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Department of Commerce’s Statement in response to the Inspector General’s Management Alert NO. OIG-20-050-M


The Department has reviewed the Office of Inspector General’s management alert criticizing the Census Bureau’s plan to meet the statutory deadline of December 31, 2020 for delivery to the President of the apportionment counts for the 2020 Census (OIG Report).  The OIG Report makes no recommendations to improve the compliance plan and it ignores the numerous improvements to the field collection and data processing processes that have been instituted.  To the extent the OIG Report implies that the Census Bureau has any alternative but to take all steps necessary to meet its statutory deadline, that inaccurately and irresponsibly implies either the Department of Commerce or Census Bureau can pursue a different course by fiat. 

In fact, as of September 20, 95.4 percent of all households have been enumerated. We are undertaking significant efforts in the few states that lag behind to increase their rate of enumeration and complete nonresponse followup on time. However, one of the biggest impediments to completing fieldwork on time is a temporary restraining order (TRO) issued by a judge in the Northern District of California.  Because of the TRO restriction on releasing staff, the Census Bureau is unable to execute its strategy of assigning the remaining work to its highest performing enumerators.  This strategy would have ensured that the most difficult nonresponse followup cases were handled by the highest performing enumerators, which would have improved both data quality and efficiency.  This order disproportionately affects states with the lowest enumeration rates that would benefit most from higher performing enumerators.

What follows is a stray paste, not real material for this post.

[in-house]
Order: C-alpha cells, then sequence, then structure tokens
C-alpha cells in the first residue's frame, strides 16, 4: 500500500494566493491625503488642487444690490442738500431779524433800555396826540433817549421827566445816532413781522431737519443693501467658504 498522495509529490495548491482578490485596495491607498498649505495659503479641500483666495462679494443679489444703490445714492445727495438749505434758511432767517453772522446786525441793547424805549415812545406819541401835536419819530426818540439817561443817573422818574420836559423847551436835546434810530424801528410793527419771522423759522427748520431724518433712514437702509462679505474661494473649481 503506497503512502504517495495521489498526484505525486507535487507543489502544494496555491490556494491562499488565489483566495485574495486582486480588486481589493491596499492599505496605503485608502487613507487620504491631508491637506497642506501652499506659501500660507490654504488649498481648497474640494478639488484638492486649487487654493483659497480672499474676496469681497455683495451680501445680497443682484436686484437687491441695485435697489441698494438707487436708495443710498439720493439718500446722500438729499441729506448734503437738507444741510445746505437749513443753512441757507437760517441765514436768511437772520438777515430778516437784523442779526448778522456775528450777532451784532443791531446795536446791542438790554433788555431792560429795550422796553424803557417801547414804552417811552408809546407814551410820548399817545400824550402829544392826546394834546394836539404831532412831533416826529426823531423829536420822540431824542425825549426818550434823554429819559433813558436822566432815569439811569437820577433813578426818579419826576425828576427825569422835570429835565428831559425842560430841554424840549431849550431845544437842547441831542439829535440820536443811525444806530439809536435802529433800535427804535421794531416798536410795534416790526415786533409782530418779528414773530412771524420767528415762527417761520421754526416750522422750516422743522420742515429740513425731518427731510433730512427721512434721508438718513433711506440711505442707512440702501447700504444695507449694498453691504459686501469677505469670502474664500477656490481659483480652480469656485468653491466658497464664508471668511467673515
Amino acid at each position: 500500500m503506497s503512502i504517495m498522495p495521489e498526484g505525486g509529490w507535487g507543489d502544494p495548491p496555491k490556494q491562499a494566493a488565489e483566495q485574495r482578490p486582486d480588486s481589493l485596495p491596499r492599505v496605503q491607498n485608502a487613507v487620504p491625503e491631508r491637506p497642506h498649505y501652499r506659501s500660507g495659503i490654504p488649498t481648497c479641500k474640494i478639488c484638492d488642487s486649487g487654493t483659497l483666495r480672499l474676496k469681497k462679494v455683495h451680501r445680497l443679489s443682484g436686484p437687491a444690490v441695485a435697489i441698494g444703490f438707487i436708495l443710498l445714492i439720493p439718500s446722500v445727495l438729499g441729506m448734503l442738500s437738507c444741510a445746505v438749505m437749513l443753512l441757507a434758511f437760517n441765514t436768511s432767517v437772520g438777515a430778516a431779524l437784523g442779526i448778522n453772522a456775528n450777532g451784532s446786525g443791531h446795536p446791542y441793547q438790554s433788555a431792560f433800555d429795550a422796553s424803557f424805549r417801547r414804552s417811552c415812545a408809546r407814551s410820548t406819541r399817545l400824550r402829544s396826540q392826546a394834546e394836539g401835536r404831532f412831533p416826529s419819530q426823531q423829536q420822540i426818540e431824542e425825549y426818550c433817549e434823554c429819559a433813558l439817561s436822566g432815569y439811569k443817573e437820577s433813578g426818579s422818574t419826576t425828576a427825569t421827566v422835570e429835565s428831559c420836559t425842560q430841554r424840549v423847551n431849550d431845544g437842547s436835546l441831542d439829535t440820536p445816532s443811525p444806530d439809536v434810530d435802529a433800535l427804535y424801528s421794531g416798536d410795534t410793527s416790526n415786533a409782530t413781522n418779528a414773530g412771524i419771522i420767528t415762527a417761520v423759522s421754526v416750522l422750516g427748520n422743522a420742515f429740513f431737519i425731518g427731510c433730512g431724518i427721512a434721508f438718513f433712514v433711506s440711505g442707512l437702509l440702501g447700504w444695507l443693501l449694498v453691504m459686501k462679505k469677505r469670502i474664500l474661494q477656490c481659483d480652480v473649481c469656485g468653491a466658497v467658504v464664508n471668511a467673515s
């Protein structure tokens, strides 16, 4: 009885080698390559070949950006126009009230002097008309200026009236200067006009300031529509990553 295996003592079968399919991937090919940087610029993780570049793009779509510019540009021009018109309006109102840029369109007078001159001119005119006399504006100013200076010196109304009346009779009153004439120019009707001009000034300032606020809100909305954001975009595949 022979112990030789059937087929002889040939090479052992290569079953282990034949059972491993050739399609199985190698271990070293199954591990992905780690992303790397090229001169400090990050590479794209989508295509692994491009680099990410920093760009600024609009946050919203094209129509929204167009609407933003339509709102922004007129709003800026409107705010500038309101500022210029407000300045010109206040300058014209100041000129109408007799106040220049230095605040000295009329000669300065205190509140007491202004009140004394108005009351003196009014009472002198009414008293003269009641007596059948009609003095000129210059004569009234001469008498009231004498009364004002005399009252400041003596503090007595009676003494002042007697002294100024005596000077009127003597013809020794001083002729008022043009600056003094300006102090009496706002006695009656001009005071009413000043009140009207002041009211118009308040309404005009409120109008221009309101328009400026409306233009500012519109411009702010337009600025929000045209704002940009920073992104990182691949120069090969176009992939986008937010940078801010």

The OIG Report’s curious focus on who made the decision to comply with the statutory deadline misses the mark. The statutory deadline is the law, and Census Bureau and Commerce Department employees – like all federal employees, including those in the Office of Inspector General – took an oath to comply with the law.  It is dangerous to suggest that compliance with the law is optional in the face of operational risk, and the Department strongly rejects such a suggestion.

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